Bottoms, directed by the astute Emma Seligman, plummets into the riotous realm of high school with a giddy, irreverent energy. It’s a film that’s as rebellious as its central duo, PJ and Josie, who embroil themselves in an audacious plan to gain status and romantic attention by starting an underground fight club.
Seligman, fresh from her indie triumph with Shiva Baby, teams up yet again with Rachel Sennott, who brings PJ to life with a deadpan wit. Alongside her is Ayo Edebiri’s Josie, who complements with a pragmatic zeal. Together, they navigate the anarchic ecosystem of high school with a plan so ludicrous it might just work. Their strategy: to start a fight club disguised as a self-defense workshop, aiming to woo the school’s cheerleading stars.
The movie pulsates with a youthful fervor, and its portrayal of high school life is tinted with the kind of comedic absurdity that can only stem from the most chaotic years of one’s life. Seligman crafts a narrative that is at once a satire and a heartfelt exploration of friendship and identity. The film flips the script on the traditional teen comedy, injecting it with a queer perspective that’s both refreshing and riotously funny.
The humor in Bottoms is a concoction of slapstick, sharp satire, and biting repartee that skewers the high school experience while simultaneously embracing it. It’s a film that’s aware of its genre’s clichés and plays with them to great effect, without ever feeling derivative.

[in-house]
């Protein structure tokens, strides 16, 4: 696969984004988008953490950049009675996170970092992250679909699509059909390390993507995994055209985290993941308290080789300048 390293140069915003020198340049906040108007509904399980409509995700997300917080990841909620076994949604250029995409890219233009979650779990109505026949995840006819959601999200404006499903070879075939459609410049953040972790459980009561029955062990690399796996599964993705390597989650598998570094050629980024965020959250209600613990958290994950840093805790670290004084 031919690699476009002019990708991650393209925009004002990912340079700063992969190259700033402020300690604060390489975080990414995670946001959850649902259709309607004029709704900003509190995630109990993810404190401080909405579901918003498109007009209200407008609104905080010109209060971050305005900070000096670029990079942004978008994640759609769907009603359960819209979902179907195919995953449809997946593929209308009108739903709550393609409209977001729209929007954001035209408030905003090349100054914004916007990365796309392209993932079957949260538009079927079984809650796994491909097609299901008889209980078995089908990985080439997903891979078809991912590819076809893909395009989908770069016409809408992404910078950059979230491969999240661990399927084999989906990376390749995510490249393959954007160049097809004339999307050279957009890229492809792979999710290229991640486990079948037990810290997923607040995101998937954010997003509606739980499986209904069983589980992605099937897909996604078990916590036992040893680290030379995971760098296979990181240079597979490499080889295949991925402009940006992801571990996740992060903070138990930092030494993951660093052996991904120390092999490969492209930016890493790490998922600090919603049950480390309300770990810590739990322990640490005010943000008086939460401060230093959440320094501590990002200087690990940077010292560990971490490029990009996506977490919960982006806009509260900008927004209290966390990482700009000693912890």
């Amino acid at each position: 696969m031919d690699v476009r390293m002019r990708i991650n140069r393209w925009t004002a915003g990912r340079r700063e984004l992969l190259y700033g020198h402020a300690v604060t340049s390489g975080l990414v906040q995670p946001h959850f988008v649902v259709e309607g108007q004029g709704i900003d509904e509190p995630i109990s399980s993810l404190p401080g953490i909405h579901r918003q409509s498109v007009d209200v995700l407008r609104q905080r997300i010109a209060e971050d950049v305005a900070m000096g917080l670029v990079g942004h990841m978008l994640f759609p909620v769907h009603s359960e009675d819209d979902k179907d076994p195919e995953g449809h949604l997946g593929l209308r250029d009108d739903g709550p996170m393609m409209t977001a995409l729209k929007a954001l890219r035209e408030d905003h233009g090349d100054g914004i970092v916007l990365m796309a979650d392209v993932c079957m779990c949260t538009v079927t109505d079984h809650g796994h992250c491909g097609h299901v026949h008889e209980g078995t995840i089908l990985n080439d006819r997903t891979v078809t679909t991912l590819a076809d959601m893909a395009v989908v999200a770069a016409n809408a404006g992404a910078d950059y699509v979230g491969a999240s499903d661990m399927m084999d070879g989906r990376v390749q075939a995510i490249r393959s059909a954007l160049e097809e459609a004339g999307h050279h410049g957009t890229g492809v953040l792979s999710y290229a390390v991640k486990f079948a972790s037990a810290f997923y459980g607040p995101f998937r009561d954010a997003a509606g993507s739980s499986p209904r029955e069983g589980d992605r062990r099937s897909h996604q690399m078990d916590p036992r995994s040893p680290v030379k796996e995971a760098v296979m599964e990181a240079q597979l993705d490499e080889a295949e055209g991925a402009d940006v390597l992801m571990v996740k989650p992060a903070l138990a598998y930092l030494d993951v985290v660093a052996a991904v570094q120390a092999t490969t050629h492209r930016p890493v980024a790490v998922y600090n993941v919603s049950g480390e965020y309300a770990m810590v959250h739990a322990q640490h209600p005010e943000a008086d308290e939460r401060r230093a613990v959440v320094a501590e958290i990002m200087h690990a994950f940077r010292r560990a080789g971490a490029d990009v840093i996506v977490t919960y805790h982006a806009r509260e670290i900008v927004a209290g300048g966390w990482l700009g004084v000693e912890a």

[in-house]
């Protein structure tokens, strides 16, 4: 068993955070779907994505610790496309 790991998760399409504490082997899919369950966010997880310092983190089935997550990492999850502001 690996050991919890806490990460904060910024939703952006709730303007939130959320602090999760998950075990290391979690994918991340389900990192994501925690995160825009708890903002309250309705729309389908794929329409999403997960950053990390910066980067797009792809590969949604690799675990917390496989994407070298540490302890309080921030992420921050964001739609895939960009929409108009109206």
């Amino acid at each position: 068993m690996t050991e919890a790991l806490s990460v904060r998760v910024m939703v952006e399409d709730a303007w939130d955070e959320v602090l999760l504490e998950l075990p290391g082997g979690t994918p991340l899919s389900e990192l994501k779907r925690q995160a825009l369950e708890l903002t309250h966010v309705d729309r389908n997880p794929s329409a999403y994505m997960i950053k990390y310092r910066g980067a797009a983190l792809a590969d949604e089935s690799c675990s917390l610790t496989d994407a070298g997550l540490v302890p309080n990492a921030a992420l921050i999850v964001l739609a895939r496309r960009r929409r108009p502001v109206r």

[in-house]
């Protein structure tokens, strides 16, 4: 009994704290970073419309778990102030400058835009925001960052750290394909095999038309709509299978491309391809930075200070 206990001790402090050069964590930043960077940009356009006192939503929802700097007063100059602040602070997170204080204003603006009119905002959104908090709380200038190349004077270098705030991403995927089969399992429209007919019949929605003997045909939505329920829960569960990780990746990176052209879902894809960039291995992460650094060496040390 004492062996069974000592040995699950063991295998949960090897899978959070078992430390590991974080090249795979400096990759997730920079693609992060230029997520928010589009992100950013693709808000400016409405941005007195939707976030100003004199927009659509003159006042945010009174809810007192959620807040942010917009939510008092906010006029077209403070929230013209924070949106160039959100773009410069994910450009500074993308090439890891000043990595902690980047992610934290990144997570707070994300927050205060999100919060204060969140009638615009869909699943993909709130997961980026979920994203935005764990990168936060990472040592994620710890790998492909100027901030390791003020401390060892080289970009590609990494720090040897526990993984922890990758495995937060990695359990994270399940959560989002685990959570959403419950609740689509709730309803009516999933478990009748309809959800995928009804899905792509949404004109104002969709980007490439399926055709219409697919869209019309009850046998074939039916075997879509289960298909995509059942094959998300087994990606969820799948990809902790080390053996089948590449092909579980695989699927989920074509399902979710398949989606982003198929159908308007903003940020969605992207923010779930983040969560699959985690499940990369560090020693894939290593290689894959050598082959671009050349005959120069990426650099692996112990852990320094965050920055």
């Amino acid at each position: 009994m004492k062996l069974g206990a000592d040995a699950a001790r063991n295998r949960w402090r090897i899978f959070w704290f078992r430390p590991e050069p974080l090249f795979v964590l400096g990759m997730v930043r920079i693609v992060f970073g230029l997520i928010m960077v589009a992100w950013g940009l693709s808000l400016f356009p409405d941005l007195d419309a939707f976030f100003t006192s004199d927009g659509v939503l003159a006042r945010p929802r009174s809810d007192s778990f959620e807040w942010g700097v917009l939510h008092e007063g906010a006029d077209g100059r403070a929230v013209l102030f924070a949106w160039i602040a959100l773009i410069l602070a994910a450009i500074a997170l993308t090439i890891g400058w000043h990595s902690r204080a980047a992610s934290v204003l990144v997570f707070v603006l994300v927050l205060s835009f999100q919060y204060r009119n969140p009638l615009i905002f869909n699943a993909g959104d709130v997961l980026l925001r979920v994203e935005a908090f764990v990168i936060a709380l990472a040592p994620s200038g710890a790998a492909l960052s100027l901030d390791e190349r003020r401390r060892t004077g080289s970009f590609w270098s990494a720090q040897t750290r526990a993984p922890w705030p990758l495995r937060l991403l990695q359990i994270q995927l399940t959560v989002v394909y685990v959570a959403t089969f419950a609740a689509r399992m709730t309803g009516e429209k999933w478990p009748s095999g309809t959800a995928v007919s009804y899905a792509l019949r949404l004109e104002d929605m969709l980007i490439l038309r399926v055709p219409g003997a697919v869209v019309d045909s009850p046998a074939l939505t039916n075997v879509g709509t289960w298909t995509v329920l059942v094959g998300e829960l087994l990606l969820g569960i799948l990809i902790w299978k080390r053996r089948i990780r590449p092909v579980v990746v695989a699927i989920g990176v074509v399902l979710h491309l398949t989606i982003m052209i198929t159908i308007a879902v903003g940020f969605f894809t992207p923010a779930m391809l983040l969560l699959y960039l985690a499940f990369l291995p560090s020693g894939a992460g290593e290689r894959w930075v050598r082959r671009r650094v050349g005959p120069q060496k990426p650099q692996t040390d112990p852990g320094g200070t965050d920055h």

Bottoms is as much about the absurdity of its premise as it is about the journey of its characters. PJ and Josie’s escapades are a backdrop to their growth, their quest for love, and their grappling with identity. Seligman doesn’t just use humor to entertain; she uses it to dissect the tribulations of adolescence, the complexities of queer identity, and the beauty of flawed ambition.
Visually, the film is an homage to the rich tradition of high school comedies, but with a distinct twist that’s all Seligman’s own. The director takes cues from classics like Mean Girls and Heathers, and blends them with a contemporary sensibility that’s unafraid to push boundaries.
The performances are a high point, with Sennott and Edebiri displaying a remarkable chemistry that anchors the film. Their dialogue zips and zings with authenticity, and their comic timing is impeccable. It’s through their performances that the film’s heart beats loudest, capturing the dizzying highs and lows of teenage life.
While Bottoms has its share of imperfections, its audacity and sheer comedic bravado make it a standout. It’s a film that knows how to laugh at itself, and in doing so, it invites the audience to join in the revelry. It’s a messy, chaotic, and utterly delightful romp through the trials and tribulations of high school, seen through a lens that is both critical and loving.
In summary, Bottoms is a film that, like its protagonists, is unapologetically itself. It’s a testament to Seligman’s voice as a filmmaker and a celebration of the chaos that defines youth. It’s a film that laughs in the face of conformity and finds a riotous joy in the act of rebellion.